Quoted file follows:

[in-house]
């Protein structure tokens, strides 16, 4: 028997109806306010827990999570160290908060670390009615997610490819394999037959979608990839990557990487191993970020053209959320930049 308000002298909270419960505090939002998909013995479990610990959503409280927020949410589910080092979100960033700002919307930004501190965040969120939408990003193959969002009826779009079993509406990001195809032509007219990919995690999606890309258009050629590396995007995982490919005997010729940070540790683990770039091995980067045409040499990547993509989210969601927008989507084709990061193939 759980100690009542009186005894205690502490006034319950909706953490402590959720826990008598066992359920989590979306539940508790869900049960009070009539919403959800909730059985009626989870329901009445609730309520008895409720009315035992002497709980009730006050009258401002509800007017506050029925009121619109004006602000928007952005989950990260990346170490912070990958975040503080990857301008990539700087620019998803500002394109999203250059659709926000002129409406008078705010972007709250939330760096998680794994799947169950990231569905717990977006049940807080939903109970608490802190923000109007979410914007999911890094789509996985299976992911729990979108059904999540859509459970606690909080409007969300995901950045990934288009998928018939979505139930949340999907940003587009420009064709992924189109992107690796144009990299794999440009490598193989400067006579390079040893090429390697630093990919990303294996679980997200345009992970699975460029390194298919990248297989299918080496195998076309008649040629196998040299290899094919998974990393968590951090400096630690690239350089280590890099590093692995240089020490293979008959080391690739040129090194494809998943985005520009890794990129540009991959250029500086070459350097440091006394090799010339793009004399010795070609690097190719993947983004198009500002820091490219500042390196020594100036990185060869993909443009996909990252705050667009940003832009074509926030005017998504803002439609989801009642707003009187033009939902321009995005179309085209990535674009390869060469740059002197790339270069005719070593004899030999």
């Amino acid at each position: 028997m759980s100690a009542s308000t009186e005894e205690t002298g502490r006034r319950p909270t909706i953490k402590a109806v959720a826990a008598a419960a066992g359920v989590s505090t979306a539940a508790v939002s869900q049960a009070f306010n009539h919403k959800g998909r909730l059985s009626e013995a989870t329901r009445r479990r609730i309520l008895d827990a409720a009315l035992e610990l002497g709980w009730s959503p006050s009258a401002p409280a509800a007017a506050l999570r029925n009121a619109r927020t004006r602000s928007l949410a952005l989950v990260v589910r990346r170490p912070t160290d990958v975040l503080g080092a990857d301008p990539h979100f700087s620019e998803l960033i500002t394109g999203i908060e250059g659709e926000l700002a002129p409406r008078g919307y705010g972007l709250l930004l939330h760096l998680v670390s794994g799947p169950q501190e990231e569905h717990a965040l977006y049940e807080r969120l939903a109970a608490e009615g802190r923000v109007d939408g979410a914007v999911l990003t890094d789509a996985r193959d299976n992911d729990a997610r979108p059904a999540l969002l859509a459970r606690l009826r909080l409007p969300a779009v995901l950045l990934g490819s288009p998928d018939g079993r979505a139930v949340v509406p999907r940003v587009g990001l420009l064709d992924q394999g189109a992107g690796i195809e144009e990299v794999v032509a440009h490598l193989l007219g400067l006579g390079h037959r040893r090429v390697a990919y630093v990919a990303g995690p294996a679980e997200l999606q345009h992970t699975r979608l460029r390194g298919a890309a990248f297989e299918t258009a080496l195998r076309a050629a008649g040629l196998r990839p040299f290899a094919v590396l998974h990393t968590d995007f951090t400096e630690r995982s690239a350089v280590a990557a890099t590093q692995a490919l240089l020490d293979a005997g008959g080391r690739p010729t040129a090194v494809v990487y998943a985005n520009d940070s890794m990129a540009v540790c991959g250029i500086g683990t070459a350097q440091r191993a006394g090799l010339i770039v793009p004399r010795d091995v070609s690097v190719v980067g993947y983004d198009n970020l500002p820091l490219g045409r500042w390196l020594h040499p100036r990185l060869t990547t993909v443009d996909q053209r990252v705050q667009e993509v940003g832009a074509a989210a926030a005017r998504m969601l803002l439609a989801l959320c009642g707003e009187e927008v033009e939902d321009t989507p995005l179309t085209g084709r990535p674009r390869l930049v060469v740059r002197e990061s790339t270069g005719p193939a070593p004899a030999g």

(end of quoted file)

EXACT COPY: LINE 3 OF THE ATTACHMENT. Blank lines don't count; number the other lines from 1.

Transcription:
């Amino acid at each position: 028997m759980s100690a009542s308000t009186e005894e205690t002298g502490r006034r319950p909270t909706i953490k402590a109806v959720a826990a008598a419960a066992g359920v989590s505090t979306a539940a508790v939002s869900q049960a009070f306010n009539h919403k959800g998909r909730l059985s009626e013995a989870t329901r009445r479990r609730i309520l008895d827990a409720a009315l035992e610990l002497g709980w009730s959503p006050s009258a401002p409280a509800a007017a506050l999570r029925n009121a619109r927020t004006r602000s928007l949410a952005l989950v990260v589910r990346r170490p912070t160290d990958v975040l503080g080092a990857d301008p990539h979100f700087s620019e998803l960033i500002t394109g999203i908060e250059g659709e926000l700002a002129p409406r008078g919307y705010g972007l709250l930004l939330h760096l998680v670390s794994g799947p169950q501190e990231e569905h717990a965040l977006y049940e807080r969120l939903a109970a608490e009615g802190r923000v109007d939408g979410a914007v999911l990003t890094d789509a996985r193959d299976n992911d729990a997610r979108p059904a999540l969002l859509a459970r606690l009826r909080l409007p969300a779009v995901l950045l990934g490819s288009p998928d018939g079993r979505a139930v949340v509406p999907r940003v587009g990001l420009l064709d992924q394999g189109a992107g690796i195809e144009e990299v794999v032509a440009h490598l193989l007219g400067l006579g390079h037959r040893r090429v390697a990919y630093v990919a990303g995690p294996a679980e997200l999606q345009h992970t699975r979608l460029r390194g298919a890309a990248f297989e299918t258009a080496l195998r076309a050629a008649g040629l196998r990839p040299f290899a094919v590396l998974h990393t968590d995007f951090t400096e630690r995982s690239a350089v280590a990557a890099t590093q692995a490919l240089l020490d293979a005997g008959g080391r690739p010729t040129a090194v494809v990487y998943a985005n520009d940070s890794m990129a540009v540790c991959g250029i500086g683990t070459a350097q440091r191993a006394g090799l010339i770039v793009p004399r010795d091995v070609s690097v190719v980067g993947y983004d198009n970020l500002p820091l490219g045409r500042w390196l020594h040499p100036r990185l060869t990547t993909v443009d996909q053209r990252v705050q667009e993509v940003g832009a074509a989210a926030a005017r998504m969601l803002l439609a989801l959320c009642g707003e009187e927008v033009e939902d321009t989507p995005l179309t085209g084709r990535p674009r390869l930049v060469v740059r002197e990061s790339t270069g005719p193939a070593p004899a030999g």